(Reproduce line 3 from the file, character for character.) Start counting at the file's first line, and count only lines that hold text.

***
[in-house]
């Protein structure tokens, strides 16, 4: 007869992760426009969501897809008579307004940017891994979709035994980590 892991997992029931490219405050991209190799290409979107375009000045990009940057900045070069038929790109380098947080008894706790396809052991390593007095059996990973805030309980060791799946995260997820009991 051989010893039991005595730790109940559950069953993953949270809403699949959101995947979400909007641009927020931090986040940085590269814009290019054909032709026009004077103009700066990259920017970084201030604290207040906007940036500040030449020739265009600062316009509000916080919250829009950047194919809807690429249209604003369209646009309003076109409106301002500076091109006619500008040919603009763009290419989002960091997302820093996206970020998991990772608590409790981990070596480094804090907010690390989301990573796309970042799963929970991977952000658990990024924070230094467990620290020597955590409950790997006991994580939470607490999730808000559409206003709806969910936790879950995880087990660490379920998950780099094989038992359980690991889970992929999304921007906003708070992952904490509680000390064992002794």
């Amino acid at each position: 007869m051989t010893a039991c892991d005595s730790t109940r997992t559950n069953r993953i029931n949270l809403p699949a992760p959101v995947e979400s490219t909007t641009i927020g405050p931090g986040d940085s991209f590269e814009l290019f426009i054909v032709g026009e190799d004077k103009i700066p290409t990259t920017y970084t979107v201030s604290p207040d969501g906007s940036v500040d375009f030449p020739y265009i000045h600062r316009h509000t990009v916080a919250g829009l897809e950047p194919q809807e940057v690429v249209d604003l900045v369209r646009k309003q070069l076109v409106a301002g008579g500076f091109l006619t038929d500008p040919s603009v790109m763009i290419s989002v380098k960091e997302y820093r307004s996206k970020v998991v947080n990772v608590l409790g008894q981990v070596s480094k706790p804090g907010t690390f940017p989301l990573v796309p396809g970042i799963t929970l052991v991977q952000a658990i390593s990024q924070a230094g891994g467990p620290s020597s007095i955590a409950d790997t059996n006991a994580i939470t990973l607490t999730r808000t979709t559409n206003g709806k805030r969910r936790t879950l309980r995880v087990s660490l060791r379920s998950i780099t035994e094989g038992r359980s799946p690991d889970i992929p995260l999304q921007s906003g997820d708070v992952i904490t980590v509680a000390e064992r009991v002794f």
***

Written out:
């Amino acid at each position: 007869m051989t010893a039991c892991d005595s730790t109940r997992t559950n069953r993953i029931n949270l809403p699949a992760p959101v995947e979400s490219t909007t641009i927020g405050p931090g986040d940085s991209f590269e814009l290019f426009i054909v032709g026009e190799d004077k103009i700066p290409t990259t920017y970084t979107v201030s604290p207040d969501g906007s940036v500040d375009f030449p020739y265009i000045h600062r316009h509000t990009v916080a919250g829009l897809e950047p194919q809807e940057v690429v249209d604003l900045v369209r646009k309003q070069l076109v409106a301002g008579g500076f091109l006619t038929d500008p040919s603009v790109m763009i290419s989002v380098k960091e997302y820093r307004s996206k970020v998991v947080n990772v608590l409790g008894q981990v070596s480094k706790p804090g907010t690390f940017p989301l990573v796309p396809g970042i799963t929970l052991v991977q952000a658990i390593s990024q924070a230094g891994g467990p620290s020597s007095i955590a409950d790997t059996n006991a994580i939470t990973l607490t999730r808000t979709t559409n206003g709806k805030r969910r936790t879950l309980r995880v087990s660490l060791r379920s998950i780099t035994e094989g038992r359980s799946p690991d889970i992929p995260l999304q921007s906003g997820d708070v992952i904490t980590v509680a000390e064992r009991v002794f």